Tuesday, July 22, 2008

Season 4 NL South Preview

By akgsports

Are we all just living in Dee Dee Hutton’s world? sparrow31 would have us all believe that, and we’ll all soon find out.

Offensively, the Braves’ lineup will change very little, expect of course for one major addition, Dee Dee Hutton. Much is expected of Hutton, and he will need a great season just to improve on departed 1B Ralph Owens’ numbers from last year. sparrow31 is banking that his potential alone will be enough to turn around last season’s 9th highest scoring NL team. The rest of the lineup remains largely intact, so any other offensive improvement will need to come from improvement of the existing cast. A turnaround season from LF Dan Guerrero could boost production. He led the Braves with 44 HRs and 116 RBIs, but his .244 average was 30 points off previous seasons. Slugging RF Eric Roosevelt hit 35 HRs and a .885 OPS in his first full season but is 24 years young, and his numbers may improve.

Even if Dee Dee lives up to hype, he can’t repair the pitching staff. Thankfully of all the NL South combatants, the Braves were the most aggressive and busy this offseason, in hopes of improving the NL’s 3rd worst pitching staff last season. To start, management replaced 3/5 of the starting rotation. Gone are Daniel Burns, whose 4.45 pedestrian ERA led the starting staff, Lonny Saenz, and Louie Wayne. Welcome Tris Breen, Rafael Cortes, and superstar Ramiro Diaz. In addition, Victor Silva and Alejandro Vazquez will be expected to improve on last season’s solid seasons.

Even with Hutton’s addition, the offensive will likely remain average. Hutton could boost Atlanta into the top 6 in NL offense, but it is hard to imagine that he could by himself bridge the nearly 100 run gap that existed last season between Atlanta and the NL’s top 5 offenses. With then a likely average offense, the key to improvement will lie with the pitching staff. Much then is expected of the three import starters. Their additions should propel the Braves to at least an average NL ERA.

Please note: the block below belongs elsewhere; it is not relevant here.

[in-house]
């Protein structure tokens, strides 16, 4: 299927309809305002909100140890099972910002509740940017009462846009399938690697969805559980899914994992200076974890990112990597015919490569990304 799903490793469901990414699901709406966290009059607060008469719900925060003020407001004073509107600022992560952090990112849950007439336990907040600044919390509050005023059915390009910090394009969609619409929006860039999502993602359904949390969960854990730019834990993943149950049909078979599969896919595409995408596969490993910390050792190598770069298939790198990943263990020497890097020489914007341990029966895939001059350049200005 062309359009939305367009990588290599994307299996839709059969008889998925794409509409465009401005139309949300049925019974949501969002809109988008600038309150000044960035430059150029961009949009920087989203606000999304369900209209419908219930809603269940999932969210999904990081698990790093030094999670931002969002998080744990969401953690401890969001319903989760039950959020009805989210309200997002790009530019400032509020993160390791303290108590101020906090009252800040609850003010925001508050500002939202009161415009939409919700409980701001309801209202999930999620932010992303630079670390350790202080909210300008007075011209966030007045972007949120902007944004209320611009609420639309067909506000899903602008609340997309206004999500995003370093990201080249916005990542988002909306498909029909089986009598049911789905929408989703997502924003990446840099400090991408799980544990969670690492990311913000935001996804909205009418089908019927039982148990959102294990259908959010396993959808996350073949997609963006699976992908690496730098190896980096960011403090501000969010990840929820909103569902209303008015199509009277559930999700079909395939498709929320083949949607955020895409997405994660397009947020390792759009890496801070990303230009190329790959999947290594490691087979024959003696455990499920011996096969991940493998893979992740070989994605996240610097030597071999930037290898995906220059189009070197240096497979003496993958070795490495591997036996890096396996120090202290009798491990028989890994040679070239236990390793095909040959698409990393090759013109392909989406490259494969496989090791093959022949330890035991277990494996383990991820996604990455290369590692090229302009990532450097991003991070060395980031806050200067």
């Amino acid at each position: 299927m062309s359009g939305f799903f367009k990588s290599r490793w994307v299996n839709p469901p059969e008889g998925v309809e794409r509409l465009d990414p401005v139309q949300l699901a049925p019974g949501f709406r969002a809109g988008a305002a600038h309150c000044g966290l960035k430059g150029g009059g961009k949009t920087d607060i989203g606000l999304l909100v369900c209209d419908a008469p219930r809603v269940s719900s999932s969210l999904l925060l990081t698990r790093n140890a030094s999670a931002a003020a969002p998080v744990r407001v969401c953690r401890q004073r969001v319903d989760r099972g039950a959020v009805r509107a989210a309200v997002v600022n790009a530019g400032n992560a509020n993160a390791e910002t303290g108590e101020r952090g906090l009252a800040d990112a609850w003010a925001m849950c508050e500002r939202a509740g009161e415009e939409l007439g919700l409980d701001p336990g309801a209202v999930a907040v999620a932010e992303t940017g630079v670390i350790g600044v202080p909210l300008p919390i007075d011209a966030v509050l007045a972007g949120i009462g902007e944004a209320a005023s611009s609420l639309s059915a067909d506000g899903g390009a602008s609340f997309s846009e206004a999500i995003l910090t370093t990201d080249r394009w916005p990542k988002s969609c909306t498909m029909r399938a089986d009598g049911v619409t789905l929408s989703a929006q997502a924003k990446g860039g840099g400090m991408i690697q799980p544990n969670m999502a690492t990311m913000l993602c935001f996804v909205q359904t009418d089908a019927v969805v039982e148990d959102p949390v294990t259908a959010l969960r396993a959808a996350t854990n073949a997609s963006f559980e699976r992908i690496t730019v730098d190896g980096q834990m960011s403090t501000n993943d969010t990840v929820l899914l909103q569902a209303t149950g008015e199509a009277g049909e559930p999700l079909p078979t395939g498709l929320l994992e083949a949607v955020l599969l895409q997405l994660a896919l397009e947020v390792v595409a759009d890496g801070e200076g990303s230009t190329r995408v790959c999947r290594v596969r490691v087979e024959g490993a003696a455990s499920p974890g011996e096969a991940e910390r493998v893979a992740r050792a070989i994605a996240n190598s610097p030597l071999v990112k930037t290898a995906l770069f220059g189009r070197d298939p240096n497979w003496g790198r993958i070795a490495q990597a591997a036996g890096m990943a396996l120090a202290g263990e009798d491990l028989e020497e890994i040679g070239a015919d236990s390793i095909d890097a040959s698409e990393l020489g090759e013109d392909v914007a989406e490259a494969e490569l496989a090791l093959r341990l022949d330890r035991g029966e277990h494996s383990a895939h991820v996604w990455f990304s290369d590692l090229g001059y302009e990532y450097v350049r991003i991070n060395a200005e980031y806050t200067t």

PREDICTION 83-79, 1st place

Last season’s surprising championship run was keyed by the NL’s 2nd best pitching staff. However under new manangement, three of last season’s starters are gone. This may be a season in transition.

The Marlins boasted a solid .741 team OPS, yet only managed a paltry 721 runs. As the lineup returns intact, improvement here must also be internal. Thankfully Florida boasts two up-and-comers in Doug Stewart and Nerio Arnold who combined for only 660 ABs last season. Presumably larger roles this seasons should improve the offense. Twenty year old Doug Stewart is especially intriguing as scouts has rated him potentially a 97 overall on a 100 point scale.

Gone are Homer Flanagan, Alex Kubinski, and Eugene Hardy, replaced by Jackson Parker, Louis Donahue, Furio Ferrell, and Ignacio Pena. It is difficult to imagine these four new additions matching their predecessors, so much is expected of returning starters Frank Montgomery and Kevin Yamaguchi. Montgomery was outstanding with a 3.56 ERA last season. Super prospect Yamaguchi however struggled in his debut and finished his season 1-10. Much is expected from him, if the Marlins are to stay competitive. At least the bullpen appears to be strong where long reliever Victor Lima and closer Carlos Solano return.

While new management was conservative and did not add to the offense, offense improvement is expected. The pitching will certainly worsen, the question is by how much. It is hard to imagine that the Marlins can easily replace departing starters who last seasons combined for 660 IPs with an approximate 3.50 ERA. If the 3 new starters combine for a 5.00 ERA, the team’s ERA would expect to balloon to close to 4.90, placing the Marlins in the bottom 5 of the NL.